The Power Of Our Thoughts by Keerthana Balamurugan

Martin Pistorius was just 12 years old when he became an unexpected and confusing medical mystery. Seeing doctor after doctor, each with their own diagnosis and medication, all to no avail. In the beginning, Martin was a boy of exceptional talent and an interest in electronics as he ran around the house fixing broken plugs and creating his own alarm system to protect his toy Legos from his little brother. An electric man, that’s what he wanted to be in the future, his ultimate dream. Then it all came crashing down when he came home one day looking worn out telling his mother that he had a fever, a common flu. Gradually he started sleeping for hours like an infant and eating significantly less.

Panic struck and doctors started testing him for every known disease and illness but all the results came back negative. Over the months and years, his body started to deteriorate as he couldn’t make eye contact, couldn’t move and then finally couldn’t speak. Everything that made Martin him was slowly shutting down. Then finally a test came back positive, for cryptocaccal meningitis which a disease where the meninges in the brain and spinal chord swell causing a compromised immune system for its host. Doctors explained that there was nothing they could do to help Martin and decided to discharge him from the hospital in order to “keep him comfortable till he died”.

“I’d travelled beyond what medicine understood. I was lost in the land where dragons lie and no one could rescue me.”

A year or two passed and he continued in his vegetative state; his parents would dress him in the morning, feed him, bathe him, drive him to his special care center and 8 hours later bring him back home. Three years passed: feed him, bathe him, and drive him. Five years passed: feed, bathe, drive. Eight, nine, ten years passed: feed, bathe, drive. This endless cycle went on and on for what felt like forever. Twelve years went by and everyone had lost all hope for the boy they once knew within that shell.

The world mourned for him each day without knowing that he’d been inside all along, waiting and yearning to come back. How can one survive and not go insane after years of being trapped? Well the answer to that question as said by Martin himself was the power of his thoughts to keep him company. It was very difficult and rage inducing in the beginning as the reality struck him that he might be stuck forever under lock and key in his own body. A sense of betrayal and fury burned him to his core as years went by, with his body continuously failing him. Later he said horrible thoughts fueled him every day, thoughts of being alone forever, being pathetic, being a failure. These thoughts consumed him with no chance of escape, unlike us he could not go for a quick run or rant to a friend as all he had was himself and not even death to relieve him of his painful life.

Barney reruns. Who knew the big purple dinosaur could bring him hope. His hatred towards the television show ran so deep that he wanted to know what time exactly the show would start and end, and since he was rarely sat across a clock, he took matters into his own hands. Within a few months, by configuring shadows of the sun, he successfully mastered the art of telling time. He regained hope once again and started turning on and listening to his thoughts once again. He had conversations with himself to pass the time and whenever a bad thought swooped by, he’d just shoo is away. He was finally in control and life had purpose once again.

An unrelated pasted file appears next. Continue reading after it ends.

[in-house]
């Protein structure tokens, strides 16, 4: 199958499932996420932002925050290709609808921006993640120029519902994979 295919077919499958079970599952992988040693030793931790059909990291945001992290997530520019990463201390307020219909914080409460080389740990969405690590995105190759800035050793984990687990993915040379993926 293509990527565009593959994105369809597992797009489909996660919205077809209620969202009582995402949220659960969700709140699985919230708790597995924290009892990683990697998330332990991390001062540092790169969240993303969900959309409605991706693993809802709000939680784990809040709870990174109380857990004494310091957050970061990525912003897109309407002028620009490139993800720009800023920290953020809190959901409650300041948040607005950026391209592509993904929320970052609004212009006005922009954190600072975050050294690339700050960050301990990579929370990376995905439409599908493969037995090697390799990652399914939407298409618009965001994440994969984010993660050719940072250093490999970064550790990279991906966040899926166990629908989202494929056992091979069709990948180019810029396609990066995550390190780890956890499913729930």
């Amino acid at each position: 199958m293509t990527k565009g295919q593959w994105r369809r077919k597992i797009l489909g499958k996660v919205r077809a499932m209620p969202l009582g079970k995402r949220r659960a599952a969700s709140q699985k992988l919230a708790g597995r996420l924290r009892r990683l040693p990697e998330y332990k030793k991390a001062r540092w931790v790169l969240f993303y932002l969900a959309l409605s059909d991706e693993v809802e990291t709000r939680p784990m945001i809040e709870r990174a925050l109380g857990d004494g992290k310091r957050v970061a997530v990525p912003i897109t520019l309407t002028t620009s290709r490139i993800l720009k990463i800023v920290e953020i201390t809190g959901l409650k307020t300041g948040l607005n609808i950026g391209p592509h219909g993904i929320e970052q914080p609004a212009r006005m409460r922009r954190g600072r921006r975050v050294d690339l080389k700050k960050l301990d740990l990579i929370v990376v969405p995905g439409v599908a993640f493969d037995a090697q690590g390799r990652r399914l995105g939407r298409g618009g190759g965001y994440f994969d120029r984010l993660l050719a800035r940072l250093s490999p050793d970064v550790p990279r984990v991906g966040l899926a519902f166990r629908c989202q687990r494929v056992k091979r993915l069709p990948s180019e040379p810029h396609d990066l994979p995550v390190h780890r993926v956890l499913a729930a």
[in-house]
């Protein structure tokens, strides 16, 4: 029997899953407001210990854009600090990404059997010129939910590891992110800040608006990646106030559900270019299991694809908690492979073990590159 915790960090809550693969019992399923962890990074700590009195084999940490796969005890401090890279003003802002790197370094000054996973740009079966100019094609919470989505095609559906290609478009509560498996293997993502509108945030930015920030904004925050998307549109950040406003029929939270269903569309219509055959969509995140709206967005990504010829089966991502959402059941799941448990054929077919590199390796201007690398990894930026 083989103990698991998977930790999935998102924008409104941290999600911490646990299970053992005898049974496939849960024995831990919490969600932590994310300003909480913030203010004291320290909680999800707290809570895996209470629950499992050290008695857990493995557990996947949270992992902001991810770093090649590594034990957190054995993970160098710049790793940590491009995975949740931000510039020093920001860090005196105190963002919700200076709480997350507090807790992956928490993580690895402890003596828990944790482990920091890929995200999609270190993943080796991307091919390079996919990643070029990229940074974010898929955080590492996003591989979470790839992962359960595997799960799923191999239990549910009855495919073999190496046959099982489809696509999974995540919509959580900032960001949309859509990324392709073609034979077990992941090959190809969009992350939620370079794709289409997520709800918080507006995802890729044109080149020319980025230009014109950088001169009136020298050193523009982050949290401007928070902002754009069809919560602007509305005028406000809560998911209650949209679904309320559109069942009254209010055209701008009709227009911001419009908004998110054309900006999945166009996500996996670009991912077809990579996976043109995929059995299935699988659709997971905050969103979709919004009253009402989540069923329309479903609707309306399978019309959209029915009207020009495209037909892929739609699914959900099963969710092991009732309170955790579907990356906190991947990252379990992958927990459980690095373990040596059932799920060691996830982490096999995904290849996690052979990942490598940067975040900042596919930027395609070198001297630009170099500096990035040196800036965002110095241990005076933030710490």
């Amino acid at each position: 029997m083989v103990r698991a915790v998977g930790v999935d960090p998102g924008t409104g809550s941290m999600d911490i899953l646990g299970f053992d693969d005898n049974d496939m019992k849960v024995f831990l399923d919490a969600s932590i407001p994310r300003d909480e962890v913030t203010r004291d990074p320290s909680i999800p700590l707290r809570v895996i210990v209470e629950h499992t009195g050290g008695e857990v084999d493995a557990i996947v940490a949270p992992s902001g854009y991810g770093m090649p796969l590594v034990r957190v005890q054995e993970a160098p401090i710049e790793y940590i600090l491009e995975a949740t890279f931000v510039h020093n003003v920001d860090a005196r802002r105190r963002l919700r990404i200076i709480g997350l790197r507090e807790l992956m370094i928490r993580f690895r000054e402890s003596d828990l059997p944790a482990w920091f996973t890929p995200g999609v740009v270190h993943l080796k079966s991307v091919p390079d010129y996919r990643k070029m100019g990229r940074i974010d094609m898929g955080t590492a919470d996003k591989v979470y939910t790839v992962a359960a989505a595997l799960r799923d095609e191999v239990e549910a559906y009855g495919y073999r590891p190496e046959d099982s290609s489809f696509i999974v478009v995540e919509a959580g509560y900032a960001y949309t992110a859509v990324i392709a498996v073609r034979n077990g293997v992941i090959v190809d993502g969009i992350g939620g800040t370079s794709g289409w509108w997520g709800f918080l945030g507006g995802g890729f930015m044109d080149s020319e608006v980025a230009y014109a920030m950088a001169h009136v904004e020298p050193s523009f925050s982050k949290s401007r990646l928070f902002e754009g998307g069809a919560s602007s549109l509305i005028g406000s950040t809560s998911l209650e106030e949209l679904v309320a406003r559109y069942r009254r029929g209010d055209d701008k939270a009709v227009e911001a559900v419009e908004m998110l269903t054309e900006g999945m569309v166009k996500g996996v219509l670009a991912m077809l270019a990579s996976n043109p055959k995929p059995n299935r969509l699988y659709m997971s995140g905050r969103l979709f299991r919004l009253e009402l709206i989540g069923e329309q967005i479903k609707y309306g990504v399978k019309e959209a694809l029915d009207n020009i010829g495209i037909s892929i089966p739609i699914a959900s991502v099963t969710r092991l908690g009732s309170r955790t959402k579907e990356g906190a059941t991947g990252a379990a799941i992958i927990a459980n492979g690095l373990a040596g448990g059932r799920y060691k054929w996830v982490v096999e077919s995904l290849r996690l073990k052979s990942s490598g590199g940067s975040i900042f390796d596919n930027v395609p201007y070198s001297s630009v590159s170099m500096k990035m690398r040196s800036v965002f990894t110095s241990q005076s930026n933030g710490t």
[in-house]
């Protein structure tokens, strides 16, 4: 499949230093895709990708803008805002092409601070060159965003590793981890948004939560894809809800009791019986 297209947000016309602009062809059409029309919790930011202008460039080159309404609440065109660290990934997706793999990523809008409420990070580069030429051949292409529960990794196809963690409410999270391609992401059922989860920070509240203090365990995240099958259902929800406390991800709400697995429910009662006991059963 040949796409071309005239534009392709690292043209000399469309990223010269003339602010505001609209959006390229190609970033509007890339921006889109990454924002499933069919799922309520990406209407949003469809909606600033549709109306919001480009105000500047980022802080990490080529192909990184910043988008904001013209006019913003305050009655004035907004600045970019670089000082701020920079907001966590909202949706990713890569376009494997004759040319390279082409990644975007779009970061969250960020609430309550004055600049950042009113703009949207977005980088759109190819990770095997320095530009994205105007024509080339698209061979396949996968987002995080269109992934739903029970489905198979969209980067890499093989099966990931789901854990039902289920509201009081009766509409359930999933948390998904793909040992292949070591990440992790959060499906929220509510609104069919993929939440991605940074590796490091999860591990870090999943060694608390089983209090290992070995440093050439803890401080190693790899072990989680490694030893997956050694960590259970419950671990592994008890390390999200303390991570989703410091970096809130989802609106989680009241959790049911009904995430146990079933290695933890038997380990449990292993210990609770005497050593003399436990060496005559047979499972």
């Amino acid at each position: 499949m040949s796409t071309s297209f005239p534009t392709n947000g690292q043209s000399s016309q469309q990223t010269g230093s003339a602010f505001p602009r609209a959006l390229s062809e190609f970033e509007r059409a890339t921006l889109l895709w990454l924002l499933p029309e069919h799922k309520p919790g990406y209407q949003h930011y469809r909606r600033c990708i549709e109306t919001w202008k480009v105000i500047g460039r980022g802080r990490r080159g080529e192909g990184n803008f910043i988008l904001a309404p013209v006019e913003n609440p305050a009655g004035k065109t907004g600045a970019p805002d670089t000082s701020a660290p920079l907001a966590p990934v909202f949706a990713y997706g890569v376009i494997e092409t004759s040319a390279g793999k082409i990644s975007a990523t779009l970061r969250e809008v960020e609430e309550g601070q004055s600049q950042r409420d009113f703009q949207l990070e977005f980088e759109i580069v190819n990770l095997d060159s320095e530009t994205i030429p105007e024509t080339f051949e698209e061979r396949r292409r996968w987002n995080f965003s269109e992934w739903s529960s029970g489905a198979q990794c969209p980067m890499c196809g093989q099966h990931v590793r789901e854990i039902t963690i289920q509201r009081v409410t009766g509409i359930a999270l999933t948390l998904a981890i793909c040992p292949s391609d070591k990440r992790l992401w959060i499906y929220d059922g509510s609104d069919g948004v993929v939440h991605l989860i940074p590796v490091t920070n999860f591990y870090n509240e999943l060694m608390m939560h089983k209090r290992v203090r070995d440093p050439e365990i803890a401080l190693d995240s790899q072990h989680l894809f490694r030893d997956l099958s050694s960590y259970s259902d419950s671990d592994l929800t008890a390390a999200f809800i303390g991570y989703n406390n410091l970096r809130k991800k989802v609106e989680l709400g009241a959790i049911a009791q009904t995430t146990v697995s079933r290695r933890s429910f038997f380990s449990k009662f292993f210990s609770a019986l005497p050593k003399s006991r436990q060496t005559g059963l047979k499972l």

He was in his mid-twenties when sensation of his body came back. For the first time in a decade he was able to squeeze people’s hands. Momentum built; he could flick his wrist, move his neck and slowly walking. A few years later he was once again a well-oiled machine, defying all odds, and continued to progress substantially. Now he talks through a computer. It was his thoughts that kept him sane the whole time, his thoughts that held him back when he wanted so badly to lean into the dark side, his thoughts and strong will that ultimately saved him. If it had been anyone else, who knows if they could have survived and kept mentally intact like Martin had, after years of torture Martin was once again Martin.

He was not always the resilient man that he is today, horrible thoughts consumed his brain for years and his ability to fight through it all still baffles psychologists and neurologists all around to this day. How did he accomplish this? Through positive thinking and utilising his imagination. Though it does not actually seem like a substantial form of treatment, much research has gone into this field. One such study conducted by researchers at the Institute for Work and Health in Toronto proved that patients less pain and faster recovery was strongly linked with the patient’s optimism, hope and ability to keep themselves productive. Time and time again have experiments proved this concept but Martin here takes it to a new level of resilience.


Image obtained by Martin Pistorius’ book “Ghost Boy”

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